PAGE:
Friday, May 16, 2014


Decoration Day is only a few weeks away so I spent the morning working there. I'd promoted cleanup
day on Facebook, but when I got there this morning, it was a work party of one.
There's a lot to be done, but I didn't mind working alone. A cool front moved through after the rain moved out and today was as close to perfection as you can get. A gentle breeze out of the west made even strenuous work practically perspiration free. The sky was as blue as a photograph with wisps of clouds as white as aspirin-bottle cotton.
The only person that showed up was my old friend Gene Gravlee. He's a local historian, and I got an opportunity to video him talking about historical points of interest in the cemetery.
The cemetery has one veteran of the Spanish American War,  several men who fought in the War Between The States, WWI and WWII, Korea, and Vietnam.
It's where my people are many great grandfathers that it would sound as if I were stuttering.
After the history lessons (and videos) Gene and I found a place in the shade and we sat on headstones and talked about the future.
I've often wondered what will happened to the old cemeteries when my generations dies. These days most cemeteries are perpetual care and are as well kept as most golf courses.
But the old cemeteries where long-dead families put up clay-brick borders, and planted small trees at the headstones to provide an eternal shade for their loved ones, are another matter.
It's hard to maintain these cemeteries. The small trees planted 50 years ago are now 90 feet tall. Cutting around those quaint borders takes countless hours of manual labor.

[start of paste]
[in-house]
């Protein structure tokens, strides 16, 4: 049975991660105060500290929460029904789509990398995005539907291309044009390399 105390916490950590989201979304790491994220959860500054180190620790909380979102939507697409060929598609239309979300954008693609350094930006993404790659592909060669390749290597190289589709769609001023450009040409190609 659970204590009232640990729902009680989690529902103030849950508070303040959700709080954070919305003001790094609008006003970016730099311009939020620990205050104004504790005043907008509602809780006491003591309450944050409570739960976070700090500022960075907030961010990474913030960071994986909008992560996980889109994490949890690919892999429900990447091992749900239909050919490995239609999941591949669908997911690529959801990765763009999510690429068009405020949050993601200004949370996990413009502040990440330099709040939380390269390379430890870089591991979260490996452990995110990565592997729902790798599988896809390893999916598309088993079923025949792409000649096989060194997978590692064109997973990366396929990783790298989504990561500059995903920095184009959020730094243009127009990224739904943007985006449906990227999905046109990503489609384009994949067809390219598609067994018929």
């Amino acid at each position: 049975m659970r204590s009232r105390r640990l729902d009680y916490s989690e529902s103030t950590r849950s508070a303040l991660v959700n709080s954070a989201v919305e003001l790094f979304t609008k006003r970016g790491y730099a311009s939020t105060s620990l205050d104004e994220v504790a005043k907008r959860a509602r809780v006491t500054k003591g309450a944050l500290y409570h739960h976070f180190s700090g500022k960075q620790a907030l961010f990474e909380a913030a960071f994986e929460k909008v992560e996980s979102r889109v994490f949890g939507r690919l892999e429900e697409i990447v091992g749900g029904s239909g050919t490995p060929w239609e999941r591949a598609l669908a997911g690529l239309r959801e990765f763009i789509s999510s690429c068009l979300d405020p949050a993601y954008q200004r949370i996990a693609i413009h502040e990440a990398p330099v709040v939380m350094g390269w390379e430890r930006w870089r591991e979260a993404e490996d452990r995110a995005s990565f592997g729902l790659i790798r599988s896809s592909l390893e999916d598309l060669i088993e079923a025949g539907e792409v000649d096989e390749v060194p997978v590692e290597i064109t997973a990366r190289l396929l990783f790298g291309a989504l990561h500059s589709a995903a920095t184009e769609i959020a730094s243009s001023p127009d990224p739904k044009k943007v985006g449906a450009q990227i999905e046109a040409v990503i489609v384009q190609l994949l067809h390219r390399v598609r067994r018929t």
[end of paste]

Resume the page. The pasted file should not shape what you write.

I don't consider this work. To me, it's like therapy. I talk to the headstones and wish they could somehow tell the life story of those buried there. So many remarkable stories have been lost because there was no one there to listen.
Today I had a chance to record Gene telling several of these stories and tonight all I can say is that I'm glad I was there to capture his words.


  1. I do like this entry and it's message. Yes, there is a concern amongst seniors. Many see no need in care, especially once the cemetery is 'full', let it fend for itself. Others grieve at times past.
    It is commendable to take the interest.

    On working alone, being deaf, I enjoy working alone. (smile)

  2. Near where my parents live there is a very old cemetery that it overtaken with brush and weeds. Some of the dates on it are from the 1800s. It's so sad that it's forgotten about. Makes me wonder if any of their families even know they have ancestors there.

  3. I walk around two old cemeteries almost every day on my walk.

    The 'real' decoration day is May 30 - my birthday. : )

  4. Sure wish I lived closer..Jack and I would come out and help! We have a beautiful old cemetery here that is very well taken care of by the city and citizens that have family there. Every May there is an event where people dress up as former Ashlanders and tell their life story while standing at their grave site. It's really a great way to learn about the early settlers of this county. I did a blog post about it a few years ago. I'll have to do it again this year! Glad your weather has snowed up in Cleveland the other day! First the tornado, then the snownado! Ha!

  5. I worry too. Many of our local Scout troops have taken on the task of rehabbing and caring for old cemeteries over the years, but there are fewer and fewer adults willing to serve as leaders and therefore the Scouts are fading away as well...

  6. It's sad but a lot of history is buried deep within the earth and no one hears the stories anymore that once was told by the old folks. What makes me angry is that some gravestones are damaged through vandal.

  7. Great story here as well...well done!


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